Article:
HIGH COURT OF LESOTHO
Application of :
by the Hon. Mr. Justice M.L.Lehohla on the 31st day of January, 1991
applicant has once more moved his application for hail before this
Court; his two prior applications having been refused. The
maintains that the applicant's insistence to he granted hail is abuse
of Court process.
that the basis of the applicant's further attempt to persuade this
Court to grant him hail is that since his arrest in
April 1990; no
preparatory examination has been held in respect of the crime of
murder he is alleged to have committed; nor has
a date been fixed for
the summary trial made mention of in paragraph 5 of Mr. Thetsane's
affidavit dated 24th January 1990 (which
I think should read: 24
January 1991 as reflected in the date stamp).
applicant is a South African pass-port holder and a citizen of that
country resident at Sebokeng.
a murder charge committed in the course of robbery. He has been in
custody since his arrest in April.
applicant has two wives one of whom is a Mosotho resident in Lesotho.
Seven minor children were horn in the marriage to the
Mosotho wife. The applicant avers that he has a home in Lesotho and
some businesses at Bela-Bela in the Berea district.
opposes the granting of hail to the applicant on the grounds that he
would abscond and that indeed he previously absconded
in respect of a
House-breaking offence committed in Mohale's Hoek in Lesotho.
applicant counters by stating that in respect of CRI/APN/134/90 he
had averred in paragraphs 4 and 5 that he had been in Mohale's
on 10th April 1990 for his formal monthly remands in respect of the
Househreaking charge when he got arrested by the Mohale's
for Murder, and further; that he has been on hail on the
househreaking charge since 7th March 1990 and has never breached
of the conditions imposed.
Sergeant Jonase's response to these averments is that he admits them
in his paragraph 4.
therefore a point of some curious amazement that the same sergeant
should in CRI/APN/428/90 paragraph 4 state for the first
the applicant had absconded to Sebokeng prior to 10th April 1990 in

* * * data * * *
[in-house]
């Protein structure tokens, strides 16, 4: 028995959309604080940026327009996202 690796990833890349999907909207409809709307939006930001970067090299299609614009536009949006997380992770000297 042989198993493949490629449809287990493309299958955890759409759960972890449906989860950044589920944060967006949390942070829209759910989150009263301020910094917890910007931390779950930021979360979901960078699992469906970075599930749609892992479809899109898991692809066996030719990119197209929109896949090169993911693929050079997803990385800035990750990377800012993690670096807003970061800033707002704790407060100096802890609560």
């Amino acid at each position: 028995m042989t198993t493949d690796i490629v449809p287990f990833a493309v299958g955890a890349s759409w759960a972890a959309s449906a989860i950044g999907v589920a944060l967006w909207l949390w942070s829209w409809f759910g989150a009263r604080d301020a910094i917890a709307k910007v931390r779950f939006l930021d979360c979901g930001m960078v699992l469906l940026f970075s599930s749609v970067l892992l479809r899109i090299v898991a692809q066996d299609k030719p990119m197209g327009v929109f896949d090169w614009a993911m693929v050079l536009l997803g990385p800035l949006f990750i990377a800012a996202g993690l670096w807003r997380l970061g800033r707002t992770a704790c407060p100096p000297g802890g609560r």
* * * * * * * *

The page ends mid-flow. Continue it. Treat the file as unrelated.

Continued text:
respect of the housebreaking offence and only came
hack to he
arrested after he had been enticed by the police who told him that
the applicant's vehicle allegedly involved in the
carrying out of the
housebreaking offence and kept by the Court could only he released to
him if he came to Lesotho to identify
and claim it.
Moruthane asked that the deponent Jonase he allowed to give oral
evidence . The Court wished to know if the deponent was readily
available hut it turned out that he was attending some court business
in the subordinate court in Mohale's Hoek. The Court asked
sergeant went there even though the Crown counsel had advised that
he required in this Court. The Crown counsel said indeed the sergeant
did so. The Court wished to know the applicant's
to the application that the hearing he postponed. The applicant's
counsel stated that the application for postponement
was opposed. The
Court upheld the applicant's counsel's objection.
with the applicant's counsel's submission that it would entitle the
Court to refuse hail if there was proof of prior attempt
applicant's part to abscond, and that in the circumstances of this
case the Crown's effort to furnish proof to that effect
frustrated by sergeant Jonase's self-contradiction. I agree with Mr.
Nathane that the fact that a man faces many charges is
no ground for
refusing him hail, the proper ground for refusing him hail being
perhaps that he has been convicted of such offences.
as was stated in CRI/APN/323/90 Tebello Tlebere vs Rex (unreported)
where the words of Elyan J were cited with approval
in Jack Mosiane
and Others vs Regina HCTLR 1961-65 page 25 at 27 :
"The main consideration in deciding an application for hail
....... is whether the grant of the application is likely to
prejudice the ends of justice, and whether from the circumstances of
the case, such as the nature of the charge and the severity
possible sentence, an accused, if released, is likely to appear and
stand his trial".
entirely with the above view.
for the applicant submitted that the charge sheet shows that the
applicant is facing a Murder charge and nothing else.
But I have
observed that Mr. Thetsane's affidavit filed in opposition of the
release of the applicant on hail states that the murder
in the course of a robbery.
alone is a serious crime. An added element of robbery in the
commission of murder would tend to
whatever sentence is likely to he imposed should conviction stand in
the circumstances so far considered to he relevant
official statements on which substantial reliance can he placed are
before the Court to the effect that reasonable possibility
that the applicant would not stand trial, then the Court cannot very